Chairman

  467. This is Teledesic?
  (Mr Wyatt) Yes.

  468. We will make a note of that.
  (Mr Wyatt) Their European office is in Waterloo. I have their address and e-mail if you wish.

  469. It would be helpful if you could let us have that. Finally, when you wrote the later paper, Mr Adams, you stated: "In regards to democracy, the true test of the Internet will come in this year's US presidential elections, but we hope to see that it will enhance participation by citizens in the democratic process, with all the social benefits that this brings." What do you anticipate is going to happen that will be different?
  (Mr Adams) The decline of citizens' trust in their institutions is a matter of record and it is a matter of great concern to me. I believe that trust in Government and the operation of Government will be enhanced as people find that they can have a voice and do have a role. That leads to greater civil stability and a society at ease with itself.

  470. What do you envisage happening that will be different using the internet?
  (Mr Wyatt) I was in Washington two weeks ago looking at the McCain and Bush activities and Gore and Bradley. With McCain, on a daily basis he was raising about $15,000 an hour off his website.

Viscount Brookeborough

  471. It did not do him much good though.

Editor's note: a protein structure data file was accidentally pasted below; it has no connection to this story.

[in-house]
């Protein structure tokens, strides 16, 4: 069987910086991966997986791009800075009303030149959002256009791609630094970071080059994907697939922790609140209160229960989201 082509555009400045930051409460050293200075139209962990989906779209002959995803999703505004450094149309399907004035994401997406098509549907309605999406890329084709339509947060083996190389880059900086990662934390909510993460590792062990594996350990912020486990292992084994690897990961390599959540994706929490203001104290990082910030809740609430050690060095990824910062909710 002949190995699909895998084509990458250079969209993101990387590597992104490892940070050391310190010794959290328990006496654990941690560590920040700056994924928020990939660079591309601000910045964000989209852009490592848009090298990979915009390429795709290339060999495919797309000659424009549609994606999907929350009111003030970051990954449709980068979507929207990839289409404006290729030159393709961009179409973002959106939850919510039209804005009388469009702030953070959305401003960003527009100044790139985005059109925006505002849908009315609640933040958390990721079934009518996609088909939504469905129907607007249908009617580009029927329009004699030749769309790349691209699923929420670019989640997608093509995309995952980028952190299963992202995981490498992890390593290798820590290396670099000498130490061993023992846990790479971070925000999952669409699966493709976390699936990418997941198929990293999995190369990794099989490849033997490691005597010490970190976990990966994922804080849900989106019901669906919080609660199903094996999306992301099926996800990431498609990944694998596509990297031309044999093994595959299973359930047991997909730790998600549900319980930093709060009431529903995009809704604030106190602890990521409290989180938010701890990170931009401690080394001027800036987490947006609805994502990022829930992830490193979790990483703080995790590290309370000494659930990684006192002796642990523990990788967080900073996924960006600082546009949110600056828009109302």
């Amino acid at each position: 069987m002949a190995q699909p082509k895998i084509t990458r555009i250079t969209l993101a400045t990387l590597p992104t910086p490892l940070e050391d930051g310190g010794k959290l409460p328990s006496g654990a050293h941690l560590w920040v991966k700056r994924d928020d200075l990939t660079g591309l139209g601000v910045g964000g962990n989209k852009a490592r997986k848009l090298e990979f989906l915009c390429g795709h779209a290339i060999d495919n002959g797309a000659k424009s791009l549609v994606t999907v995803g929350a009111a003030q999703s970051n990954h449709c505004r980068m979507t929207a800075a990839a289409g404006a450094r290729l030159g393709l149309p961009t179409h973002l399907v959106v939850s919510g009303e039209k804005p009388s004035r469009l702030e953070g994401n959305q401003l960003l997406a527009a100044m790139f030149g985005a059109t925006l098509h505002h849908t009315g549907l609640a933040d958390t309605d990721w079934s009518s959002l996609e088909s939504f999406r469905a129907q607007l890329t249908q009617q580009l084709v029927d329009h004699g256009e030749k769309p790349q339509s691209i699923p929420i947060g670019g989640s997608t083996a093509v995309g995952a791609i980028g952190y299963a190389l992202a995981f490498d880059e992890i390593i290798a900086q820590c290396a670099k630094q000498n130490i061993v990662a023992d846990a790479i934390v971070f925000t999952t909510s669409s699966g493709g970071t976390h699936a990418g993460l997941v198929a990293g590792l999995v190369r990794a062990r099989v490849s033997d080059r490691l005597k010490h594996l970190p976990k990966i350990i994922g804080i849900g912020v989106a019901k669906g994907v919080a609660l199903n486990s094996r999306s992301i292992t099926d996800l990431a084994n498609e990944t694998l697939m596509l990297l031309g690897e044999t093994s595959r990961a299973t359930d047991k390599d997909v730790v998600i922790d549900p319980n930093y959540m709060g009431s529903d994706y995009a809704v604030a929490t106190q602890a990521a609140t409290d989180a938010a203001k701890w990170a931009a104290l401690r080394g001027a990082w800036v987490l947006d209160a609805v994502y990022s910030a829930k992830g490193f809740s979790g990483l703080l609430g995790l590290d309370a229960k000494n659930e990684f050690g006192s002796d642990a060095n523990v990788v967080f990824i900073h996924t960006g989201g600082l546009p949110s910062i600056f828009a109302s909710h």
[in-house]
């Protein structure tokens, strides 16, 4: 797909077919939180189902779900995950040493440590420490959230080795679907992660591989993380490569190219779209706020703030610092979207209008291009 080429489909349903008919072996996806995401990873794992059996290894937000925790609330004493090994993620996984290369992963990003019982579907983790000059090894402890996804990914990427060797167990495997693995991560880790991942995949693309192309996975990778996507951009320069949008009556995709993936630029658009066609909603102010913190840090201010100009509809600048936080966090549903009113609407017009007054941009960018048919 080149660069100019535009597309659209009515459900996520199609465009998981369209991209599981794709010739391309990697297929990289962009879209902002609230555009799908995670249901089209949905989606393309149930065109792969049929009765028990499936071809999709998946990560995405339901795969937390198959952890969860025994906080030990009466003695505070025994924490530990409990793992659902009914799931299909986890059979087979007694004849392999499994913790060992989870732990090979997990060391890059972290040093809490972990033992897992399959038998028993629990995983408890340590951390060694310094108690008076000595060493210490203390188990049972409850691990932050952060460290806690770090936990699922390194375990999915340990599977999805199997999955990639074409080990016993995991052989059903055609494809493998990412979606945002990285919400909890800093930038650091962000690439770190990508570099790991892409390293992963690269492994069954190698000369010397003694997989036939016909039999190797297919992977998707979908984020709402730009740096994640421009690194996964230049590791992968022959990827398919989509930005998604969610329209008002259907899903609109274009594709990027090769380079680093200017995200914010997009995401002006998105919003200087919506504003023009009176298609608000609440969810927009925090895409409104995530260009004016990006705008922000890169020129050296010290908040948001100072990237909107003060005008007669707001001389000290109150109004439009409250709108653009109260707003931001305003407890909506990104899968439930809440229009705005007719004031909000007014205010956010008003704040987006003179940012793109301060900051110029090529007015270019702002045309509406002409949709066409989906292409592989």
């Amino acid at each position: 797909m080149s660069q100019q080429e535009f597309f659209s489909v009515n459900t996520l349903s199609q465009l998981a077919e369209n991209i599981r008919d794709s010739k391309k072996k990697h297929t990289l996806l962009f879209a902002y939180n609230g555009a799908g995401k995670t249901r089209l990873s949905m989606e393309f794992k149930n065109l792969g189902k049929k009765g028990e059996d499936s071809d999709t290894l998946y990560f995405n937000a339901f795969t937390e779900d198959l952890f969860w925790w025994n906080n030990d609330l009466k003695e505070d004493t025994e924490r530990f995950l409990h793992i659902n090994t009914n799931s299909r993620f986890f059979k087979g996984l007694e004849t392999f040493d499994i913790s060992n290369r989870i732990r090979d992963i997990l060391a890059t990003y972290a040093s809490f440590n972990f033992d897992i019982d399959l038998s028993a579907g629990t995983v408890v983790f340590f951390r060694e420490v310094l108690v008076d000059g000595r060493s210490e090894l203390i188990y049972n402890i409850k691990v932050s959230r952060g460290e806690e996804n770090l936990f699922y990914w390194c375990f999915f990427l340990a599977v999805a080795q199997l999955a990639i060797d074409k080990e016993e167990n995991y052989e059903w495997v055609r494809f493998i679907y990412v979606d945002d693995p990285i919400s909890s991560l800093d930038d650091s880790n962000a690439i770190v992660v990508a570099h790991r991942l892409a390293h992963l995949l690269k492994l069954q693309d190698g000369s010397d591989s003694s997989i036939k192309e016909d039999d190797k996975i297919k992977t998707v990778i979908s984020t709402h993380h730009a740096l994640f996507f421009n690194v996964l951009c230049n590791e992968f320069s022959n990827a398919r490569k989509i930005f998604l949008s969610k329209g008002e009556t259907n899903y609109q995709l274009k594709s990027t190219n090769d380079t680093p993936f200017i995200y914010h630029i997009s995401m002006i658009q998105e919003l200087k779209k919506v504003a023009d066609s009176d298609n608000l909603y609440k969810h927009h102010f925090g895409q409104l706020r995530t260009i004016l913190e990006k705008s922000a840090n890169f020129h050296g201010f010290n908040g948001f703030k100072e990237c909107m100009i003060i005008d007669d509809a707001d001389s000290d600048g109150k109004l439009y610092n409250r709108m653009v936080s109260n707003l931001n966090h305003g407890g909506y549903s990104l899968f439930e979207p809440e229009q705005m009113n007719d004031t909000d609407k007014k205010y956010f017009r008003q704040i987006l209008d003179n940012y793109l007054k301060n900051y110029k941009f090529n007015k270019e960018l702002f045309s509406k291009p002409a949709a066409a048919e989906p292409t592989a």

(Mr Wyatt) Before the website there would not have been a way for the whole of America to participate in a primary in a single state. That changed all the rules of engagement. He should have been long gone in conventional political terms almost before the first primary but actually that enabled him to stay longer and almost, to be frank, upset a candidate who was blessed, anointed, with $70 million. As well as that it also meant that each of the states had to engage with the rest of the states in their primaries. That was a first. So each primary was more like a mini national election. That was fundamentally different. That will change again, I think, in quantum leaps between now and November.

Lord Sandberg

  472. You do not think that was exaggerated by the fact that I know they did raise that sort of amount of money, which was very good? I am just wondering what proportion of the population was really involved in that, five per cent?
  (Mr Wyatt) As you know, McCain struck a chord with people who had never voted before.

  473. I know, but I still do not think it was very large, making some money out of those five per cent of the electorate.
  (Mr Wyatt) No, but it is not a comparator unfortunately, the primaries are closed and open and it is more complex. I do not think we have got the knowledge yet to be able to come to a firm conclusion.

  Chairman: Thank you, that is a useful point at which for us to conclude. Thank you very much for your submissions and thank you for coming.